Q&A 2024 ASPI Defence Conference

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The Hon Pat Conroy MP

Minister for Defence Industry

Minister for International Development and the Pacific

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(02) 6277 7840

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4 June 2024

SUBJECTS: ASCA, Defence innovation, non-citizens serving in the military, Record spending on Defence.

JOURNALIST: Thank you very much for your keynote address, Minister. I would like to ask a little bit more about ASCA and the way that has actually been implemented versus what was the concept for Labor to take to the election, which was a little bit more along the lines of the DARPA model I think you'd say. 

Can you explain why the decision was made to put ASCA where it is within Defence and how that's working or whether that's likely to be reviewed for a little bit greater I guess industry and community involvement? I know there's a lot but being so closely managed within the Defence Department does create some inherent barriers to some of that cooperation. 

MINISTER FOR DEFENCE INDUSTRY PAT CONROY: Yes, thanks for the question. That's why it's fair to say that the policy we took to the last election was effectively an Australian version of DARPA. Now when I was sworn in to [indistinct] I had a look at it and after talking to key players I thought the model was, you know, more closely aligned with the US Defence Innovation Unit. 

I did that for a couple of reasons. The first is I heard the feedback about the previous ecosystem of grants, the Defence Industry Hub and other things where people were critical of the research, but they were saying it was incredibly painful to get in to a grant. Most people missed out, and if they were lucky enough to get one, the time for the paperwork took years, and even if there was a successful and proved up the technology, there was no transition into capability. You just had a bright idea that was further up the TLL ladder, but you had no pathway in the service. 

So we've got limited funding for Defence innovation in this country. We have increased it, so we have increased it by hundreds of millions of dollars since we've come to power, but I want to focus on things that can give asymmetric advantage in the next four to five years.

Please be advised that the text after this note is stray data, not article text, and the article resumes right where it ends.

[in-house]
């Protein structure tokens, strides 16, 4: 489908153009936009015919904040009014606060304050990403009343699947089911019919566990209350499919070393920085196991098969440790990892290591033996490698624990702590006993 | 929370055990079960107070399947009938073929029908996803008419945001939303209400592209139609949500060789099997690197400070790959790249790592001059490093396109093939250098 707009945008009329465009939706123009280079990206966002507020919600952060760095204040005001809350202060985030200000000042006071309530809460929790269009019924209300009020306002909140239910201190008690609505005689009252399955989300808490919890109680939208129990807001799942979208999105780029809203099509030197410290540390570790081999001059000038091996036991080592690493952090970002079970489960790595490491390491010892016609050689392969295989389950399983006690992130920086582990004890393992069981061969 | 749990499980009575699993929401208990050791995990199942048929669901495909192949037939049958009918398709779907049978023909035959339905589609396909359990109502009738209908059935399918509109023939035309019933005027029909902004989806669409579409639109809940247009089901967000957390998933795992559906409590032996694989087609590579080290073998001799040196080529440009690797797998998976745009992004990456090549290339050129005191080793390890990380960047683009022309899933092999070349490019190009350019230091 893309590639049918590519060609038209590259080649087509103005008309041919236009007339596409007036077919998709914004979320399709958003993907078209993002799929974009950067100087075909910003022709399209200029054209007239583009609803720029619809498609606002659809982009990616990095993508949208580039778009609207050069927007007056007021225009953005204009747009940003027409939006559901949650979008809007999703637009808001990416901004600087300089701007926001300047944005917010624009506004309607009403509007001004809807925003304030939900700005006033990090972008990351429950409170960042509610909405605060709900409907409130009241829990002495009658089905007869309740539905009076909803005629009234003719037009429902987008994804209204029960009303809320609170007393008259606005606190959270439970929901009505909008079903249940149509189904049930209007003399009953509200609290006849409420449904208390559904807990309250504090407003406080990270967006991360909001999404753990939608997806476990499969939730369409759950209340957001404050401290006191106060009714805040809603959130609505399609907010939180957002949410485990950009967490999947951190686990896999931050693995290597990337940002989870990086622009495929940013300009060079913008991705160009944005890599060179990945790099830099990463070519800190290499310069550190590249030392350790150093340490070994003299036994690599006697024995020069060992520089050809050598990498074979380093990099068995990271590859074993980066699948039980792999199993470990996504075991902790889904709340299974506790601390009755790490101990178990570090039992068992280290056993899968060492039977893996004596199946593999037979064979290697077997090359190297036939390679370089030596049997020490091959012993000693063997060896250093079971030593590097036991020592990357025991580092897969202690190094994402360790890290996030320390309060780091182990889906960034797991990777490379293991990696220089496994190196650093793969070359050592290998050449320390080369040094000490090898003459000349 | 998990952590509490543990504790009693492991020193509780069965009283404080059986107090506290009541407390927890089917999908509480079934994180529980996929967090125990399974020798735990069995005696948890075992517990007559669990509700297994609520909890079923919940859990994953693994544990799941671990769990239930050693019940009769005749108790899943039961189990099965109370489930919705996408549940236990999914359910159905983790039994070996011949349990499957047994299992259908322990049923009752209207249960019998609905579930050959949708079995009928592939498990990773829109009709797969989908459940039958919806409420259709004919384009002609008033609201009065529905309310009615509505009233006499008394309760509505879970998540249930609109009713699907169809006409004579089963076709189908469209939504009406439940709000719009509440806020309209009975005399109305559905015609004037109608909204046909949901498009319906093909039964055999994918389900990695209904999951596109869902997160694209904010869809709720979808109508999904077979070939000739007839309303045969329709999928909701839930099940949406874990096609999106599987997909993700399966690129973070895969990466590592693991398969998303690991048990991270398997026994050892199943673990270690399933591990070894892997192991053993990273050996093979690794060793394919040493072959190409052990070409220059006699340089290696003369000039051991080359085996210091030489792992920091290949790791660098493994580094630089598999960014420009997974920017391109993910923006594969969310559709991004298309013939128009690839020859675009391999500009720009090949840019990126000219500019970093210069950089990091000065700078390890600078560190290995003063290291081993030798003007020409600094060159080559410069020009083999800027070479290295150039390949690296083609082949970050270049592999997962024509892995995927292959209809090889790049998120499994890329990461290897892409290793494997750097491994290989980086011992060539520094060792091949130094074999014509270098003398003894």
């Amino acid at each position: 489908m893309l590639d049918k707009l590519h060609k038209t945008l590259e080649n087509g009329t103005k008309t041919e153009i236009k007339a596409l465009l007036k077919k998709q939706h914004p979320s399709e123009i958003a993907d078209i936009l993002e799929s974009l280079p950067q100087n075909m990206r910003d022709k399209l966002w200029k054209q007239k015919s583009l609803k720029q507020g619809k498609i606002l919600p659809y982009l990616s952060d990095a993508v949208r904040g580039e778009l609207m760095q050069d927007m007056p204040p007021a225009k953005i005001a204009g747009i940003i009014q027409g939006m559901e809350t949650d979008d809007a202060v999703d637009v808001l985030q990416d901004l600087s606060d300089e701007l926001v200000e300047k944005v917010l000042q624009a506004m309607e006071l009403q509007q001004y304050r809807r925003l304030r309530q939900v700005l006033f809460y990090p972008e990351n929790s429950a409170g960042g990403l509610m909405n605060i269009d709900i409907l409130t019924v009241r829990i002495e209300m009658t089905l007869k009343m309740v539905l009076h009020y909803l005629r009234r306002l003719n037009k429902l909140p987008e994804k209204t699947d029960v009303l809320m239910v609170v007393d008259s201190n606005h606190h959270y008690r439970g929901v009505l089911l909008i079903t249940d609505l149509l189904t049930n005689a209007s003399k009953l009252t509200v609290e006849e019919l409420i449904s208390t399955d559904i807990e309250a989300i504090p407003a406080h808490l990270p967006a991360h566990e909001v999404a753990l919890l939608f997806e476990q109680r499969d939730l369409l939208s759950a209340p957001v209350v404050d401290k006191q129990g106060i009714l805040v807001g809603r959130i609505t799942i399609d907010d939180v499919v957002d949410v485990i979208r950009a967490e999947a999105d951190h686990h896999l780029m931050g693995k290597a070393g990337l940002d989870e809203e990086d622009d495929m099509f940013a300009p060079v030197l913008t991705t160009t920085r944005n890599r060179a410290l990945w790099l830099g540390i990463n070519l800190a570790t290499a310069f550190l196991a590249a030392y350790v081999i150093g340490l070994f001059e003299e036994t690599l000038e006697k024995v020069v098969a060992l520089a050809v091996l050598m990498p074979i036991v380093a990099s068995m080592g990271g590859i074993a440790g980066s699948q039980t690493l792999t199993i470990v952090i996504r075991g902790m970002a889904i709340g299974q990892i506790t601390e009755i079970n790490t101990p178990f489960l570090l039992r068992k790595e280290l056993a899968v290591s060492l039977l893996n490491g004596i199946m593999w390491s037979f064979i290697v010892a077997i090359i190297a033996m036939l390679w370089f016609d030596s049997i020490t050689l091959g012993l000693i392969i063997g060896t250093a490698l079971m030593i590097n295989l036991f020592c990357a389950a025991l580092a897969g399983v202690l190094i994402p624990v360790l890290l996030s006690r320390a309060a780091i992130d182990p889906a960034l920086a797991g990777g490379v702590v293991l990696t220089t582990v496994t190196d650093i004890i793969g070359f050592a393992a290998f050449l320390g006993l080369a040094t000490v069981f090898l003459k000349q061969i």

That means being very narrowly focused on things that capability managers say if proved up will give them an advantage on the battlefield, so that's why it’s within the Defence organisation. But the quid pro quo, unlike a DARPA model, is that by having the capability managers involved at the start, we nail their feet to the floor, when means when the technology gets proved up, it has to have a funded pathway into service so that it doesn't die in the valley of death of innovation. 

And the best example is Ghost Shark, where we funded it through DSTG and Navy, and the new IIP is funding it into full rate production, and that full rate of production will be achieved by end of 2025. 

So for me, yes, there are some limitations of having it embedded into Defence organisation, but for me, the pay‑off of having capability managers having ownership over it, and secondly, having the IIP funding it into service outweighs those disadvantages. 

JOURNALIST: Hi, Ben Westcott from Bloomberg. Thanks for your speech, Minister. Just wanted to ask about the announcement today that citizens from other countries can serve, you know, New Zealand, US, UK citizens can serve in our military in coming years. Just asking a question that goes across your portfolios. Have you thought about expanding that out to our Pacific neighbours, potentially allowing Pacific non‑citizens to serve in our military? 

MINISTER CONROY: We have, and I'm very enthusiastic about that. So what we'll be doing is, that announcement today will also allow permanent residents from countries within the Pacific to serve in the military after ‑ from 2025 onwards. That's not all we're doing. We're also exploring other options of having Pacific Island residents serve in the Australian Military. I think that's a win‑win, and we've got many Pacific leaders who are very keen to do that. 

So first step is obviously New Zealand, which is a Pacific country, but other Pacific countries, permanent residents of those countries within Australia will be able to apply to join next year, and then there's other pathways that we're still developing with other options.